The front façade of the villa shows a texture that, in its composition, is similar to the usual architectural features of the second half of the 17th century.
The peculiar aspect of the front façade (west) is a triangular pediment, with a tympanum showing the coat-of-arms of the Garbinati family and a stone tablet bearing the Latin words: (“REI RUSTICAE INCREMENTO ET AGRICOLARUM COMMODO ANTONIUS GARBINATUS HIERONYMI FILIUS EXCITAVIT MDCLXXII“). The front of the building is formed by a series of Ionic pilasters, with balaustrades in the intercolumns, situated over the ashlars and having the same height as the ground floor. The rest of the front develops symmetrically, with simple and elegant decorating finishes, with grotesque masks on the keystones and with elegant frames around the windows.
A fresco-painted sundial is situated as high as the first floor of the south front of the villa.
The other fronts bear windows with similar frames and iron gratings in 19th century style, which have partially substituted the previous ones. Inside the villa, in the large central hall, four doors with horizontal mouldings are situated. They lead to the four lateral rooms, while the back wall opens into a couple of arches based on an intermediate pilaster, with masks on their top, leading to the stairs obtained in the space of the ancient columbarium tower.
The fireplaces are exquisitely finished: the one situated in the north-west corner room, made of Verona red marble stone in the 16th century, is particularly valuable.
All the previously described elements and architectural decorations are made of Vicenza marble stone.
THE NEOGOTHIC BUILDING AND THE GREENHOUSE
We have already described the origin and the evolution of this unit, whose peculiar feature is the insertion of original gothic elements of great value and remarkable work, all made of Verona red marble stone, integrated and associated in a composition involving other 19th century elements in Vicenza marble stone.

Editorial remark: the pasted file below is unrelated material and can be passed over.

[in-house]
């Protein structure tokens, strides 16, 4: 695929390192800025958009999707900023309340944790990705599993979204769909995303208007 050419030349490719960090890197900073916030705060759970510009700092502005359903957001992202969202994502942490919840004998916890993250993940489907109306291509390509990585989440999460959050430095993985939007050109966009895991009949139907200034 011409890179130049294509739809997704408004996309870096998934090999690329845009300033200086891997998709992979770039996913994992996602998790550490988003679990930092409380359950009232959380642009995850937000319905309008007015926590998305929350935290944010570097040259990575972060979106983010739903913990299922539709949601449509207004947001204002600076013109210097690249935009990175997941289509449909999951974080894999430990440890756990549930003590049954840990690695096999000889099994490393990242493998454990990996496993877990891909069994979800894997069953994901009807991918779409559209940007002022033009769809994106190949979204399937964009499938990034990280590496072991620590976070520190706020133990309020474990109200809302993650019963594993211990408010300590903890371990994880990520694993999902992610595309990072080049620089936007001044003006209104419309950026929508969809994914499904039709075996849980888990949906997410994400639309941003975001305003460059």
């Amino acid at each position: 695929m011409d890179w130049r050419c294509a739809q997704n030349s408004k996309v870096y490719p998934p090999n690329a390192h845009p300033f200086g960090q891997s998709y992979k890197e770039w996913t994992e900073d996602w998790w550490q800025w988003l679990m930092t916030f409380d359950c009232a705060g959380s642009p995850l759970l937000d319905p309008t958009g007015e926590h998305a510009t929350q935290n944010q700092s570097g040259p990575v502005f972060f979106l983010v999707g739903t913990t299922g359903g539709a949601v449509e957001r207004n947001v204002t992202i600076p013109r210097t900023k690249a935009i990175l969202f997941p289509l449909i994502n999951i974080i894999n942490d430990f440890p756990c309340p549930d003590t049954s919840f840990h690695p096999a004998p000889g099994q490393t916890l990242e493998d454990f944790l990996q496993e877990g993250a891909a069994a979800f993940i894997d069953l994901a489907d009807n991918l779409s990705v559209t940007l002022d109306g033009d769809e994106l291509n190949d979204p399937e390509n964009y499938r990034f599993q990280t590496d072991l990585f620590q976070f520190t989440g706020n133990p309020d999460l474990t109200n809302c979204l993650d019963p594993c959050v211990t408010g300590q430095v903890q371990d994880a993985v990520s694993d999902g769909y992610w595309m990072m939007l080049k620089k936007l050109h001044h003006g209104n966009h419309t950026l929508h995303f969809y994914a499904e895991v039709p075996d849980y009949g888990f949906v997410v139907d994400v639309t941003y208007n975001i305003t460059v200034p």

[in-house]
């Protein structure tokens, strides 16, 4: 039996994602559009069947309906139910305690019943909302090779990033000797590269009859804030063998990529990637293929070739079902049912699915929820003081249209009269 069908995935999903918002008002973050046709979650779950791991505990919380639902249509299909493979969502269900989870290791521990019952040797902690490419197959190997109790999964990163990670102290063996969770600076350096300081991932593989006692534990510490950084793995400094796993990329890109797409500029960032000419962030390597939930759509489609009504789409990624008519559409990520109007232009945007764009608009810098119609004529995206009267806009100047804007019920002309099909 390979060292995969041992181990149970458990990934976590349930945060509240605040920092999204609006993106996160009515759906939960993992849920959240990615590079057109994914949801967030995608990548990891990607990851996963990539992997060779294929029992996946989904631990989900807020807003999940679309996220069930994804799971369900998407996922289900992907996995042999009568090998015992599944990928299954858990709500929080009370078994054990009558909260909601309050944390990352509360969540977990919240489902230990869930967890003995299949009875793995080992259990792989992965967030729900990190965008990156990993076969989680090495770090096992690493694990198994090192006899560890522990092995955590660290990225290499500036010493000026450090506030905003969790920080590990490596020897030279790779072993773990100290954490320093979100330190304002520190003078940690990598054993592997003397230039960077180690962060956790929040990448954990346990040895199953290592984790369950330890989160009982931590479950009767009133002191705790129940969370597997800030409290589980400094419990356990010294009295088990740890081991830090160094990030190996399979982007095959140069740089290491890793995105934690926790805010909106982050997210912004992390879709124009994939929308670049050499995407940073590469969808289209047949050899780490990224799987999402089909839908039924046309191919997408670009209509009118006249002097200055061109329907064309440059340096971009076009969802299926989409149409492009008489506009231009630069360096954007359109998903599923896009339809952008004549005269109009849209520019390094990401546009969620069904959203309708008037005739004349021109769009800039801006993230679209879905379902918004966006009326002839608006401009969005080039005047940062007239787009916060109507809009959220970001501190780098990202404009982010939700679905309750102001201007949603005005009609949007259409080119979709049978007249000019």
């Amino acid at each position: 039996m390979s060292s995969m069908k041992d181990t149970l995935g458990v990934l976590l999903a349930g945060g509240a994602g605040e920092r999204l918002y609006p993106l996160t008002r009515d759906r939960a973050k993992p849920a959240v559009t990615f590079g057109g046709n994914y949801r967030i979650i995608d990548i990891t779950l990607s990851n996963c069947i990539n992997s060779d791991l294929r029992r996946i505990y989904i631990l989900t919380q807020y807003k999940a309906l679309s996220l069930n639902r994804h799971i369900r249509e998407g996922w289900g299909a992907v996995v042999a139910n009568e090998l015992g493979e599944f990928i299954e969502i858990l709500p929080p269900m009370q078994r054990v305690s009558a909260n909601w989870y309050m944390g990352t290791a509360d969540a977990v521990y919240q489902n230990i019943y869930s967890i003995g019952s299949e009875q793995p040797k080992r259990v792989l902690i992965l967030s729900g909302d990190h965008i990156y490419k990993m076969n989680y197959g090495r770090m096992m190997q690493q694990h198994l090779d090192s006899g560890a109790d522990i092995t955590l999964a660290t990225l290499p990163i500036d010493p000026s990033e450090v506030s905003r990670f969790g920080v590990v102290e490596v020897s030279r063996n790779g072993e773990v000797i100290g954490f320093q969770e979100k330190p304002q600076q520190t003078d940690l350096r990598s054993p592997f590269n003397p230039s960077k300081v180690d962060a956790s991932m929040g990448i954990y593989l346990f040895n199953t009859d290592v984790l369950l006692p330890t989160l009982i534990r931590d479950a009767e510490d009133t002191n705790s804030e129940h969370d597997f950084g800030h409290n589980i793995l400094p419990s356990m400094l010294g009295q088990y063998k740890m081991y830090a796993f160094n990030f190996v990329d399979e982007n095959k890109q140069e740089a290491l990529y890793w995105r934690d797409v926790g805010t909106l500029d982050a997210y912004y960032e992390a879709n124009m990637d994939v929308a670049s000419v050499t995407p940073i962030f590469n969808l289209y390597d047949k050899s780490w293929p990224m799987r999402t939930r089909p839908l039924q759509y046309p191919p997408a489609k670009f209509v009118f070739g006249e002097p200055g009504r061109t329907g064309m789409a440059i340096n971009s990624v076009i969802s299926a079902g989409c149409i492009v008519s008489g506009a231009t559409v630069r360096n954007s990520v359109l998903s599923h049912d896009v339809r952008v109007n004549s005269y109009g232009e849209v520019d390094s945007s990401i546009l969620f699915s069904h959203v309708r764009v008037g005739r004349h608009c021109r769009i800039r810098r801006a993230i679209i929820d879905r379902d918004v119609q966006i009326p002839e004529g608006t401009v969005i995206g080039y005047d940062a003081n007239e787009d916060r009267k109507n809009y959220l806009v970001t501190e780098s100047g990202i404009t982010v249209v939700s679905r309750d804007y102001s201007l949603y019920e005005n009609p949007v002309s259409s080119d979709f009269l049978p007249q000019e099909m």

The distinguishing feature of the front façade (south) is a valuable three-mullioned window, put in rectangular reflection, with a double indentation plumed frame, on the top of the three lobes inflected arches which are included in a wide arched lintel with four centres, placed on the side of pateras pierced by pins and matched, on the first floor, by three windows with four lobes in a checked frame.
The west front is remarkable as well, with three one-mullioned windows, framed one by one in a double indented frame, whose poli-lobes inflected arches are surmounted by plumes placed on the side of pateras pierced by pins, surmounted by the same number of four-lobes windows, as for the south front.
An elegant frame decoration, made up by a series of small three-lobes arches, closes the south and the west front.
The holes of the doors and the windows situated on the other two fronts (north and east) are, on the contrary, framed by simple elements made of Vicenza marble stone. The windows have early 1800 gratings, as for the villa described above.
The adjoining greenhouse, whose main front is south-oriented, is divided into eight holes with overlights. Continuing westward to the surrounding walls on the main road, an elegant series of original gothic capitals rises above the corresponding low columnade and ends in a valuable wrought iron gate on the above mentioned walls
THE NORTH RURAL BUILDING
The windows on the first floor, as specified above, are framed by simple straight elements in Vicenza marble stone, with rhomboidal gratings of the early 1800.
The elegant 19th century façade takes up again the 18th century pattern, with two rectangular windows included in a couple of oval windows, all provided with gratings.
The original windows on the ground floor are made exclusively of bricks and their lintel is slightly cambered.
The rhythmic modularity of the framed openings on the first floor, clearly visible before the recent restoration, made the complete philological recovery possible.
THE SOUTH BARCHESSA
The present edifice took the place, between 1813 and 1829, of the pre-existing rural building, whose dimensions were similar to the one described above.
A very elegant columnade, composed by five Doric shafts, holds a trabeation, in Vicenza stone, of valuable neoclassic style.
Every hole in the original doors and windows is framed by simple stone elements with rhomboidal gratings, similar to the ones of the northbarchessa.
The space inside the building, on the ground floor, appears to be variously modulated and divided. A wide hall covers the space of the first floor (it was once destined to the breeding of silkworms).
THE SORROUNDING WALLS
They are made of various materials (mainly stream pebbles and bricks) disposed at intervals and recall the texture of the north front of the complex. A triangular stone moulding rises above the west wall, on the main road. The access to the villa is possible through elegant gates in wrought iron with lead bows, both for pedestrian and for carriages.